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AIG memos dating back to 1992 question the legality of premium accounting at the insurance company.
Stephen Taub, CFO.com | US
April 27, 2005
More woes for American International Group (AIG).
New York State Attorney General Eliot Spitzer said he and state Insurance Superintendent Howard Mills will audit what he calls “years of alleged improper booking” of workers’ compensation premiums at the embattled insurance giant.
Spitzer said that as far back as 1992, an internal AIG legal memorandum addressed to top management revealed that the practice was illegal. Spitzer also said that another AIG document, dating from the early 1990s, noted that AIG likely saved tens of millions of dollars annually by booking the income as general liability premiums.
Indeed, the practice under scrutiny involved recording premiums for workers’ compensation coverage as premiums for general liability coverage. That’s important because to fulfill reserve requirements, the state can levy fees of 1 percent on sellers of workers’ compensation policies, according to the The Wall Street Journal.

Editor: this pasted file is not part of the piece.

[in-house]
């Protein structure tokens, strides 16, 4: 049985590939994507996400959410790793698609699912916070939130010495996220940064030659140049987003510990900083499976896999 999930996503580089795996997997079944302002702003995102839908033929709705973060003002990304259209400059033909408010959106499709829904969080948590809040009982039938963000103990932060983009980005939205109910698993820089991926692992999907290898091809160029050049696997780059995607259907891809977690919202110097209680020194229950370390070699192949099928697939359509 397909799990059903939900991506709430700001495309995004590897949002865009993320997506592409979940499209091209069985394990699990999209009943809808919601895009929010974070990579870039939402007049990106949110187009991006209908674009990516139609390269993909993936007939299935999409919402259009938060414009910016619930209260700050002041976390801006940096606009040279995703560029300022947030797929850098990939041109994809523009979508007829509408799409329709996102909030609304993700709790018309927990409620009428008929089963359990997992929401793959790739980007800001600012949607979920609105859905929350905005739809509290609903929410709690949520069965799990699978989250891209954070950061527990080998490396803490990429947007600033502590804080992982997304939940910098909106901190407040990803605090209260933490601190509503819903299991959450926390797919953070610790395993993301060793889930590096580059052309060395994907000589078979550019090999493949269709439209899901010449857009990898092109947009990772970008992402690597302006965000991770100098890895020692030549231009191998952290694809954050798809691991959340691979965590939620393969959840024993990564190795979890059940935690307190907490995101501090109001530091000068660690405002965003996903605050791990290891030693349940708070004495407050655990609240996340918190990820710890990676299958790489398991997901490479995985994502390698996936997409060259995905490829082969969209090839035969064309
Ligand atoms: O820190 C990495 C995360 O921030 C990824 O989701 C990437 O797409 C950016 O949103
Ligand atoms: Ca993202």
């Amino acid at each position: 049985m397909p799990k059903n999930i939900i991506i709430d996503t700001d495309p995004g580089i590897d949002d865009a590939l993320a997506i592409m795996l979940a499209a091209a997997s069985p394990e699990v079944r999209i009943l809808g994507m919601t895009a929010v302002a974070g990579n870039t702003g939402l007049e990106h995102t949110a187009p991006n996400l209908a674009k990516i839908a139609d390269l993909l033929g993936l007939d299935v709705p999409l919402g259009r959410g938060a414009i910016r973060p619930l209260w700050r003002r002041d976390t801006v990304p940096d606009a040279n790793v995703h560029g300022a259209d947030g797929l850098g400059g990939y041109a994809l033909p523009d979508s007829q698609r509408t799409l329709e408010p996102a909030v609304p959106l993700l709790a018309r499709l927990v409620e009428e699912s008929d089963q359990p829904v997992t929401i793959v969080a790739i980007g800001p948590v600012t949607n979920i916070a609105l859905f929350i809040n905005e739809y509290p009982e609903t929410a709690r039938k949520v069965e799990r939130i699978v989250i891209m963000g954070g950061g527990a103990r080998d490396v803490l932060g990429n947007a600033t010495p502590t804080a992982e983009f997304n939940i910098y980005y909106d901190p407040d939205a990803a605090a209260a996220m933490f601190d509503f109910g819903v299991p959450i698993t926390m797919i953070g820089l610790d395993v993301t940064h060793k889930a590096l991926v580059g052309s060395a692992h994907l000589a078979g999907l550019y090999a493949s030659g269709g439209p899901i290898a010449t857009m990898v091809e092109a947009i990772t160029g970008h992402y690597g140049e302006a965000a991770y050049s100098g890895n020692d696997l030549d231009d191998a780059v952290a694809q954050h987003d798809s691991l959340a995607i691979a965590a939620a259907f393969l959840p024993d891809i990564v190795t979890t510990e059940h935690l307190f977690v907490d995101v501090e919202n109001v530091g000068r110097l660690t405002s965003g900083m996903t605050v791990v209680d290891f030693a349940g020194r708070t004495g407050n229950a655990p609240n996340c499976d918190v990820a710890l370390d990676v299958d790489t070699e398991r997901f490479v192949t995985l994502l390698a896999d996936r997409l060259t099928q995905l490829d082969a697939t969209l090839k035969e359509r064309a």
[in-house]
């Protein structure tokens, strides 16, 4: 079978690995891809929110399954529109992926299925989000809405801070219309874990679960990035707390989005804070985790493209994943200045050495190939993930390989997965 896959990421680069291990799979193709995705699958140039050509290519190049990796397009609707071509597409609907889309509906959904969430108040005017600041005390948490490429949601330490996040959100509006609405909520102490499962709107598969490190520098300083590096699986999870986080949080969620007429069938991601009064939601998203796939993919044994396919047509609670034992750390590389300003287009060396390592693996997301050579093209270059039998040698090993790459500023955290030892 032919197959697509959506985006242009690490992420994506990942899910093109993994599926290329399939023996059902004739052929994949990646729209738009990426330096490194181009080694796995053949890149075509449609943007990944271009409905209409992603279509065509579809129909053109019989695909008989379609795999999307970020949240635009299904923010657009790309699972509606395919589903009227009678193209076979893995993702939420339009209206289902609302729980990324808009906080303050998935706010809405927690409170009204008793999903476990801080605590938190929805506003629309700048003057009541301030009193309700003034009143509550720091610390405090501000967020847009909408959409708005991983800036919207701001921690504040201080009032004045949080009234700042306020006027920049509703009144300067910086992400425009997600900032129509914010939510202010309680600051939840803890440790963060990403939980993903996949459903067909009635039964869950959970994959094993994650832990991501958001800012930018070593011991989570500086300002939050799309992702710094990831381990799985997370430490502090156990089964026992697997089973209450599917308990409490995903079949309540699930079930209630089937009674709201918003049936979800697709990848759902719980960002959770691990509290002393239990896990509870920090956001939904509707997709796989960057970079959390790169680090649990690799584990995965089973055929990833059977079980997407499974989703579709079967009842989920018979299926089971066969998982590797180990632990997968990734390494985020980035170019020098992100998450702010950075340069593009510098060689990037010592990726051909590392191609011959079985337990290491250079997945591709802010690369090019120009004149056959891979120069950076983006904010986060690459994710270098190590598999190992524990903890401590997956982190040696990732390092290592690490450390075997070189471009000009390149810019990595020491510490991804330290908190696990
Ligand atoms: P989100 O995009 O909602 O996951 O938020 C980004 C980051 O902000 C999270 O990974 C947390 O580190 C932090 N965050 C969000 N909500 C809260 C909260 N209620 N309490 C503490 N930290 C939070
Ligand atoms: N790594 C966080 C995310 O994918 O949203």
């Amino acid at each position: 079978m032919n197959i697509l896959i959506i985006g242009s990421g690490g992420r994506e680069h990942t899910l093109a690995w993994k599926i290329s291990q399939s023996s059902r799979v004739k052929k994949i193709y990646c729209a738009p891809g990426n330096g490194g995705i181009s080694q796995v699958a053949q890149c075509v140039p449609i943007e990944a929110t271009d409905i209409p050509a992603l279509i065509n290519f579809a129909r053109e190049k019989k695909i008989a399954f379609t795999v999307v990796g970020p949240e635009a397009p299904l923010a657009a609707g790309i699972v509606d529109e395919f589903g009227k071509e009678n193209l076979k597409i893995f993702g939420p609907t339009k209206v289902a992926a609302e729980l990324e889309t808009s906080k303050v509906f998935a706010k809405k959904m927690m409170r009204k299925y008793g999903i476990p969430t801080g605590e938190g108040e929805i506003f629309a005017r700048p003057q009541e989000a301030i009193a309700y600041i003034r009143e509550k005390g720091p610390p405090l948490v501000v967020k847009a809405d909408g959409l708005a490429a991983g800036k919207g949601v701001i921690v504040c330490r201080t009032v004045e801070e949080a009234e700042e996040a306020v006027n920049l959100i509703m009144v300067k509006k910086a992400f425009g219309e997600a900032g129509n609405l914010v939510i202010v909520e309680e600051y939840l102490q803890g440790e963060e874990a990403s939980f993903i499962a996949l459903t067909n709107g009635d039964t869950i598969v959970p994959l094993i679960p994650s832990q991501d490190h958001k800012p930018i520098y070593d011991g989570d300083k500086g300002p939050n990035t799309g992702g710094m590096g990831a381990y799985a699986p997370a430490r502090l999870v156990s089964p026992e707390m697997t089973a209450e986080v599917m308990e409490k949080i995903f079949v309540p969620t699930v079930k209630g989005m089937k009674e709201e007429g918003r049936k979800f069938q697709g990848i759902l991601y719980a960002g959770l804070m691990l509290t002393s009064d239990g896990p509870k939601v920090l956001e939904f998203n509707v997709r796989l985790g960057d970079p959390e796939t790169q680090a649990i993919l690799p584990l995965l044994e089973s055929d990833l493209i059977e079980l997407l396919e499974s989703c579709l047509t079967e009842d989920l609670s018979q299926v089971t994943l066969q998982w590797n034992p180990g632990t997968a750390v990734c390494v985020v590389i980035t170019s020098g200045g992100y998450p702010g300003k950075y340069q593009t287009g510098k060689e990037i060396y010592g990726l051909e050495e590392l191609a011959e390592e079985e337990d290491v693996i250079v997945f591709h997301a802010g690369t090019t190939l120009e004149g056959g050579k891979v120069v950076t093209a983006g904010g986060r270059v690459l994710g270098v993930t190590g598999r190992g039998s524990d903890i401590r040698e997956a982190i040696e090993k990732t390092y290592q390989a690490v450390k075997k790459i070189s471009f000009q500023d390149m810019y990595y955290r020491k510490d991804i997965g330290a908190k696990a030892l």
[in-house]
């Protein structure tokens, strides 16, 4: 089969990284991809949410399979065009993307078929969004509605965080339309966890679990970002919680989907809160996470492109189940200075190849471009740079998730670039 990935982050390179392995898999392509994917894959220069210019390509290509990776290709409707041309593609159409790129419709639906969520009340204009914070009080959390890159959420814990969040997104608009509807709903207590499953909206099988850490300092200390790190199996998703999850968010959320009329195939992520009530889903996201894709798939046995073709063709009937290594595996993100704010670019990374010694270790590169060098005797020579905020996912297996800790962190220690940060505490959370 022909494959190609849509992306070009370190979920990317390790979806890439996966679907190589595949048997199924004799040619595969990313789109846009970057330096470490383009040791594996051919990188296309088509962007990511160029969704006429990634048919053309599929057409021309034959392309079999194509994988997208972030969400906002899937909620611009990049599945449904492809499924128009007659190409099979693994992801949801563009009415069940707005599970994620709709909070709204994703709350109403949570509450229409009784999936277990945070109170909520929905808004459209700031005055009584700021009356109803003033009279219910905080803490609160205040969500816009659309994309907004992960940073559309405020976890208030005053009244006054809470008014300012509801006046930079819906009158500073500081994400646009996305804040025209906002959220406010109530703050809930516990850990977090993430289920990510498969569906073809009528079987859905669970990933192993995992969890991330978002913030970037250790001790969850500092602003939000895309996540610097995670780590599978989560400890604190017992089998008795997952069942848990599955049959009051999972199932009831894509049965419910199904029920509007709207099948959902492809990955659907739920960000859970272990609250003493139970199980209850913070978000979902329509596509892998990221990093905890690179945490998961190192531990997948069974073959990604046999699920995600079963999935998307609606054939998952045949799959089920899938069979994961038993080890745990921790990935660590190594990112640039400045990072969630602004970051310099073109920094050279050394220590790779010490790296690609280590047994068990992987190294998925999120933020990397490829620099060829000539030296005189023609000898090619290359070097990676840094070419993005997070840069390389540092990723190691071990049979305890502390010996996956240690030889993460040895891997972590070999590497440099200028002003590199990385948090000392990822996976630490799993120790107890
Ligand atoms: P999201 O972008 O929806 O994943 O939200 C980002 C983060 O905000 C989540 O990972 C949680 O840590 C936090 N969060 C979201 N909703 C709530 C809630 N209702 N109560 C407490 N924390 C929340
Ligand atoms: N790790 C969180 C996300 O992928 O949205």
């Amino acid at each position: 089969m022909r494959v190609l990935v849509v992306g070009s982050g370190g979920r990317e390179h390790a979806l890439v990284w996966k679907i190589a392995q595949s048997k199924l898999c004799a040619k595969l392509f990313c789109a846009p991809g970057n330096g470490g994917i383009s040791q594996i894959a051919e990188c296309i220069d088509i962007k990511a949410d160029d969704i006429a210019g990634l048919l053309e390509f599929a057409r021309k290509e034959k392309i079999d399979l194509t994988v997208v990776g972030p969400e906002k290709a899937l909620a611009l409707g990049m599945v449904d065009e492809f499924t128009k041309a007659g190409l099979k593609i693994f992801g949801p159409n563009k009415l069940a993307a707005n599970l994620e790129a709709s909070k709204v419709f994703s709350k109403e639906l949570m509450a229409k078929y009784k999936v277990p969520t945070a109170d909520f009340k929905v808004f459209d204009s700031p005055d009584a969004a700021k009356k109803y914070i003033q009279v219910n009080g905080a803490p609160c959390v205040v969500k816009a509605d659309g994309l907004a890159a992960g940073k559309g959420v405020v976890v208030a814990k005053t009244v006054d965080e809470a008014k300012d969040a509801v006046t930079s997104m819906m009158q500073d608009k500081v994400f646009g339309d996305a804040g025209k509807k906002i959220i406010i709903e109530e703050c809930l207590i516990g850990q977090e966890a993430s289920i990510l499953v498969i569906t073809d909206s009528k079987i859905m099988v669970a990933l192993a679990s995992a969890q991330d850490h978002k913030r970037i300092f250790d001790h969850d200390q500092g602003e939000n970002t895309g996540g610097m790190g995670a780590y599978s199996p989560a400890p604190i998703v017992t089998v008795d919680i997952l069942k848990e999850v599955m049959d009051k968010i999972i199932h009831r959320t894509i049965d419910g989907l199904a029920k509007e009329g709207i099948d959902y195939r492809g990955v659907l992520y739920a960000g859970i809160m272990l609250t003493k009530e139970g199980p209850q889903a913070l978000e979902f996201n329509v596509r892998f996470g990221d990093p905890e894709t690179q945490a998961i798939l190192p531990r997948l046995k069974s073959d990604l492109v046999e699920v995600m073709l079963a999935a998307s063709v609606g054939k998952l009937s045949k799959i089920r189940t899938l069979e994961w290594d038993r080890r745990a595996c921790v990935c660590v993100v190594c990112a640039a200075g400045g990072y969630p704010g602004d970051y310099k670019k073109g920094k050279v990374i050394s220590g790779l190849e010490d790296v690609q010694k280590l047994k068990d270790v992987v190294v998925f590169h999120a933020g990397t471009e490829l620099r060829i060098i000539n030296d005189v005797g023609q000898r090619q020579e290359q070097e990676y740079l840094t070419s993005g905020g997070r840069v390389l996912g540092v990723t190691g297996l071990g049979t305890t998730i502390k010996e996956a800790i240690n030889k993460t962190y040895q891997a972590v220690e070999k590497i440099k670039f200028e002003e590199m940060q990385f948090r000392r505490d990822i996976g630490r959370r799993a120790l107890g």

Spitzer asserted that by booking the income as something other than workers’ compensation premiums, AIG avoided paying its true share into various workers’ compensations funds. He added that the purpose of the investigation, which will be conducted by a consultant, is to determine whether AIG must reimburse the State of New York or others, for the improper accounting.
The practice, now apparently discontinued, appears to have taken place for more than a decade, and continued even after AIG insiders repeatedly challenged its legality.
AIG, which has recently been cooperating with the Attorney General and the state Insurance Department on the inquiry, has uncovered no evidence that AIG disclosed the practice to regulators or made restitution, Spitzer notes.